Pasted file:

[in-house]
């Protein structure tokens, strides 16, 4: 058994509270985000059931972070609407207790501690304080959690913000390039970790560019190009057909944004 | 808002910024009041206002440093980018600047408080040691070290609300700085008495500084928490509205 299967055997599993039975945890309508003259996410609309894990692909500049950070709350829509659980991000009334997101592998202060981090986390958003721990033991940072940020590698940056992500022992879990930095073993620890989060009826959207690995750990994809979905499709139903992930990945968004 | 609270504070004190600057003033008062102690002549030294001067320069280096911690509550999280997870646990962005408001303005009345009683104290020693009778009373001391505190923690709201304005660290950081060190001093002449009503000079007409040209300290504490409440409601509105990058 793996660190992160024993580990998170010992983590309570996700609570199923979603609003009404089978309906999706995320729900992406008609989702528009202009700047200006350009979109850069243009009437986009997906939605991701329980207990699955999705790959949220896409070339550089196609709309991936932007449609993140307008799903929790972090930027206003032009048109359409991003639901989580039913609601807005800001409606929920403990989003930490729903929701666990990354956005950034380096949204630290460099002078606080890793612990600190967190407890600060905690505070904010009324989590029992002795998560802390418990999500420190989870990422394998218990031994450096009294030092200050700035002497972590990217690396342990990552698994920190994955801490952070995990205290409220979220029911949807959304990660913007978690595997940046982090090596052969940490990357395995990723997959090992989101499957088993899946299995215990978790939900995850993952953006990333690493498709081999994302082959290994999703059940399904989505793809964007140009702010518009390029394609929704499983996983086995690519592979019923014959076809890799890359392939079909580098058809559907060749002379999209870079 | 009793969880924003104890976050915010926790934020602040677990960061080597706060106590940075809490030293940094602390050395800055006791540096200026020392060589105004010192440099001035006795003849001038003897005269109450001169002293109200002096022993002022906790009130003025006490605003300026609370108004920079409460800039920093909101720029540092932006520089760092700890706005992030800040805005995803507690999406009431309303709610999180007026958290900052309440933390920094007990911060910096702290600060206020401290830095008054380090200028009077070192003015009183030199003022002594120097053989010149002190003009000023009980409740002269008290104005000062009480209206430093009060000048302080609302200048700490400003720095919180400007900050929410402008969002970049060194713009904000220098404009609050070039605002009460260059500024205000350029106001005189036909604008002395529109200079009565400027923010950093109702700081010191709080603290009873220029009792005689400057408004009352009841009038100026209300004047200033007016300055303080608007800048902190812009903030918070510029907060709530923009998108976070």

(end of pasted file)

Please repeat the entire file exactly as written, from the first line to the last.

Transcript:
[in-house]
């Protein structure tokens, strides 16, 4: 058994509270985000059931972070609407207790501690304080959690913000390039970790560019190009057909944004 | 808002910024009041206002440093980018600047408080040691070290609300700085008495500084928490509205 299967055997599993039975945890309508003259996410609309894990692909500049950070709350829509659980991000009334997101592998202060981090986390958003721990033991940072940020590698940056992500022992879990930095073993620890989060009826959207690995750990994809979905499709139903992930990945968004 | 609270504070004190600057003033008062102690002549030294001067320069280096911690509550999280997870646990962005408001303005009345009683104290020693009778009373001391505190923690709201304005660290950081060190001093002449009503000079007409040209300290504490409440409601509105990058 793996660190992160024993580990998170010992983590309570996700609570199923979603609003009404089978309906999706995320729900992406008609989702528009202009700047200006350009979109850069243009009437986009997906939605991701329980207990699955999705790959949220896409070339550089196609709309991936932007449609993140307008799903929790972090930027206003032009048109359409991003639901989580039913609601807005800001409606929920403990989003930490729903929701666990990354956005950034380096949204630290460099002078606080890793612990600190967190407890600060905690505070904010009324989590029992002795998560802390418990999500420190989870990422394998218990031994450096009294030092200050700035002497972590990217690396342990990552698994920190994955801490952070995990205290409220979220029911949807959304990660913007978690595997940046982090090596052969940490990357395995990723997959090992989101499957088993899946299995215990978790939900995850993952953006990333690493498709081999994302082959290994999703059940399904989505793809964007140009702010518009390029394609929704499983996983086995690519592979019923014959076809890799890359392939079909580098058809559907060749002379999209870079 | 009793969880924003104890976050915010926790934020602040677990960061080597706060106590940075809490030293940094602390050395800055006791540096200026020392060589105004010192440099001035006795003849001038003897005269109450001169002293109200002096022993002022906790009130003025006490605003300026609370108004920079409460800039920093909101720029540092932006520089760092700890706005992030800040805005995803507690999406009431309303709610999180007026958290900052309440933390920094007990911060910096702290600060206020401290830095008054380090200028009077070192003015009183030199003022002594120097053989010149002190003009000023009980409740002269008290104005000062009480209206430093009060000048302080609302200048700490400003720095919180400007900050929410402008969002970049060194713009904000220098404009609050070039605002009460260059500024205000350029106001005189036909604008002395529109200079009565400027923010950093109702700081010191709080603290009873220029009792005689400057408004009352009841009038100026209300004047200033007016300055303080608007800048902190812009903030918070510029907060709530923009998108976070």